Monthly Archives: September 2012
I was able to put my breeding groups together this past Monday, September 24th. I had originally planned on trying to get them together on the 15th for early February lambs but breeding on the 24th has put the first lambs on the ground around the 15th of February. The boys were very happy (once they figured out what was going on!), and seemed to be cooperative. Raider had been breaking out of his pasture a couple days before breeding group moving – I took that as an indicator to get my act together! Raider was done waiting for me. 🙂
Raider’s girls are: Mud Ranch’s Rose, Castle Rock Sprinkles, Newberry Aspen, Newberry Ponderosa, and Windy Acres Claire.
I’d say Raider is quite satisfied with his current living arrangements, don’t you think? Raider is our “Good Ol’ Boy” – the ram that has lasted the longest here at Mud Ranch. He has a very calm personality (My husband can hold one top horn and walk him like a dog, without a halter or collar. He goes anywhere.) and throws lovely length and crimp on his lamb’s fleeces. I have also been able to get some lovely horn sweeps, especially in two horned.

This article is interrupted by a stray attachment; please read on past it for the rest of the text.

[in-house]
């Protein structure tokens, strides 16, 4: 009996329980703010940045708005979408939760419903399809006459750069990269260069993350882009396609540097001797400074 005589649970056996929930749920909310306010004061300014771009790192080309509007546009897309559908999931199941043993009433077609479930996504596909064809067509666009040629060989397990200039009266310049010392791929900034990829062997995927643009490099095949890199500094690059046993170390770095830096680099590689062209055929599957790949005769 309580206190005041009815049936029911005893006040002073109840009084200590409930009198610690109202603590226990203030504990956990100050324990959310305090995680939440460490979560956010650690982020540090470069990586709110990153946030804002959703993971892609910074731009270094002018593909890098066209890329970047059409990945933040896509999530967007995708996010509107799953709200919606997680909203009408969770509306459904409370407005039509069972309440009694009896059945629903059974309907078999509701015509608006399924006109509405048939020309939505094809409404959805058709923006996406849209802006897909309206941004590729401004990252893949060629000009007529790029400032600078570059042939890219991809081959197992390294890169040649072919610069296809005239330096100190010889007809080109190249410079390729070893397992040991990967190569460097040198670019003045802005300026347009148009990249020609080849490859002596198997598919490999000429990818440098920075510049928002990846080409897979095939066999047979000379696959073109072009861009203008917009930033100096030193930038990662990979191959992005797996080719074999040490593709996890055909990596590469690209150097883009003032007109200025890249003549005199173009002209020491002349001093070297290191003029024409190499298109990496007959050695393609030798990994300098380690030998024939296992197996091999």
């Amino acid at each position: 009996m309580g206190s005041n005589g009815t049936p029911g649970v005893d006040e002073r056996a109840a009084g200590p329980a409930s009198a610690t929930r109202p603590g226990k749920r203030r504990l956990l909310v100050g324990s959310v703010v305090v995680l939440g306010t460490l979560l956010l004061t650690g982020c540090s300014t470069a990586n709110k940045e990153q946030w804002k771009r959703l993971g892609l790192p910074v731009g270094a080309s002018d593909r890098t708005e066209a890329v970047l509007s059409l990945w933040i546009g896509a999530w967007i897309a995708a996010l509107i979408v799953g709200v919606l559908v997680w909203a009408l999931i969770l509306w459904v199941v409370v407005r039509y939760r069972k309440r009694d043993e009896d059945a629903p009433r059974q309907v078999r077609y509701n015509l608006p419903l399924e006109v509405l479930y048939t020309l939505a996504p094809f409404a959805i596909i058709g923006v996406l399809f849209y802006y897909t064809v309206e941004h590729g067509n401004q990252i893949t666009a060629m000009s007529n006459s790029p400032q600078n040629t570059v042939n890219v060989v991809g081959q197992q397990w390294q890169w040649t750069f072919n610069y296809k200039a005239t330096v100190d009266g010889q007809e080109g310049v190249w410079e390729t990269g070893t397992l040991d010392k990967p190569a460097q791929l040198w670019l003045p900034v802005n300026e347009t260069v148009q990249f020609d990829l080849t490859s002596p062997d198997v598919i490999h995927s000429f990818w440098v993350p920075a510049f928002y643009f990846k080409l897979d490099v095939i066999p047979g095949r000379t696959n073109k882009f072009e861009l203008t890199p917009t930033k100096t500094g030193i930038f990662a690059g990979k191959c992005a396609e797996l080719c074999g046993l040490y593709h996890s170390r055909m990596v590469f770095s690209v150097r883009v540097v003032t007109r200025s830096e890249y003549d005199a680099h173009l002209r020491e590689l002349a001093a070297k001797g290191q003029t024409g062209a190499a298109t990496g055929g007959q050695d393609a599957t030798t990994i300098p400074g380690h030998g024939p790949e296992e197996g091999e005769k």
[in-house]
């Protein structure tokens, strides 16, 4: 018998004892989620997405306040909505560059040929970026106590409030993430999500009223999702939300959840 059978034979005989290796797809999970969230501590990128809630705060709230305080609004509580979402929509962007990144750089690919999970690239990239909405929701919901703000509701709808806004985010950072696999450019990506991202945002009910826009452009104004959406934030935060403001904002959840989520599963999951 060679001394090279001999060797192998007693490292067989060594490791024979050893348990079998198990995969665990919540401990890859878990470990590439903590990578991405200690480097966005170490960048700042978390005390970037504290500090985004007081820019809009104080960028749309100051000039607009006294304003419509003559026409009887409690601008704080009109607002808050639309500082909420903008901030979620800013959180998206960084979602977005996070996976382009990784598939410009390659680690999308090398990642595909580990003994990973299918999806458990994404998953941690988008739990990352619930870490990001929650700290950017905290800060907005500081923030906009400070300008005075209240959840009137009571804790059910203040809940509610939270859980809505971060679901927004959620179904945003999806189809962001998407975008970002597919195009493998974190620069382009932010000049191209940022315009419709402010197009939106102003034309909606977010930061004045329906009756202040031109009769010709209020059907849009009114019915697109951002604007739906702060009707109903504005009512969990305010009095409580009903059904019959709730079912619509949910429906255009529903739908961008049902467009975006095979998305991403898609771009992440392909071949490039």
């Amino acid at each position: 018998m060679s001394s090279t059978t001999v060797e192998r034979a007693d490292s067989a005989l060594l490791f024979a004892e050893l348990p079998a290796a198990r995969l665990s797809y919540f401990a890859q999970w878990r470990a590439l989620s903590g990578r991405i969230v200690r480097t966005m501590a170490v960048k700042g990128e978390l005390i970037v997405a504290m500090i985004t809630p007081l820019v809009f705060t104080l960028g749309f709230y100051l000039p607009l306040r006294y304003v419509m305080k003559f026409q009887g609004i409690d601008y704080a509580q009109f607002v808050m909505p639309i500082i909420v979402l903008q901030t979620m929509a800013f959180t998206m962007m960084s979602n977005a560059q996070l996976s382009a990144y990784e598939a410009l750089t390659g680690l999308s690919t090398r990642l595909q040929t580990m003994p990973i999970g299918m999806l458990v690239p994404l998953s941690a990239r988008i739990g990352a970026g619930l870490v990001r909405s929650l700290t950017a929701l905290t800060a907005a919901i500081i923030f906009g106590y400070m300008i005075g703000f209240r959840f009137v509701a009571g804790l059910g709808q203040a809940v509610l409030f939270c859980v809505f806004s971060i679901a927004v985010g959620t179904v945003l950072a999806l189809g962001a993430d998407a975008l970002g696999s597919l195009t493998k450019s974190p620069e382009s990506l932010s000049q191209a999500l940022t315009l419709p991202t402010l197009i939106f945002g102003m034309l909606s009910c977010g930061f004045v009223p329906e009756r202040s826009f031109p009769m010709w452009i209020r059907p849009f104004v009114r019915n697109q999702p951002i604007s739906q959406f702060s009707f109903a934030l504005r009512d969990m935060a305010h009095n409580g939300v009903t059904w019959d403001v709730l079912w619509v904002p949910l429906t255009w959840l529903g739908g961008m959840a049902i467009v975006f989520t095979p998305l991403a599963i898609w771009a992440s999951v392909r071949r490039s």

Lancelot’s breeding group consists of: Mud Ranch’s Edna, Kenleigh’s Bliss, Mud Ranch’s Sarah Jane, Blue Ewe Meg, Mud Ranch’s Loretta, Kenleigh’s Arabella, Mud Ranch’s Joy, Castle Rock Aphrodite, Kenleigh’s Demure, Sagebrush Lura, and Mud Ranch’s Sierra.
All but one of Lancelot’s group are known lilacs or lilac carriers – only one is a “unknown” and is an expirament. Bliss’ sire threw a lot of lilac for me when I had his first crop of lambs back in 2007, even though he was a black and white himself. Overall I think these girls paired with Lancelot have great potential.
Tristan’s Breeding Group consists of: Kenleigh’s Serenity, Mud Ranch’s Layne, Mud Ranch’s Joanne, Castle Rock Princess, Mud Ranch’s Forsythia, Meridian Lavender, Mud Ranch’s Lou Ellen, Mud Ranch’s Selene, and Mud Ranch’s Ruby.
I am a two horned lover. Tristan is definitely a favorite ram for me. His build, his blue eyes, his nice symmetrical horn sweep, and his personality, and his ability to throw lilac are all top notch in my eyes. I’ve paired him with some girls who have color background or horn background and am doing some expiramenting in the fleece department, as well as structure. With how well Tristan performed for me last year, I’ve no doubt he’ll do well again this next spring.
Last, but certainly not least is Mud Ranch’s Fennel and his girls. Fennel is a ram lamb that I have finally retained for myself. It has taken me years to get to the point of keeping my own ram – mainly because of genetic diversity. I had planned to keep a couple previously but something always went wrong, such as a freckled fleece or horns growing too close (the latter taking up residence on my Grandmother’s old trunk as a bedroom decoration and protector to the furniature – as a pelt).
Fennel’s Breeding Group: Puddleduck Wanda, Kenleigh’s Paisley, Mud Ranch’s Violet, Mud Ranch’s Emma, Meridian Olive, Mud Ranch’s Fanny, Mud Ranch’s Crocus, Mud Ranch’s Stardust, and Mud Ranch’s Kiri.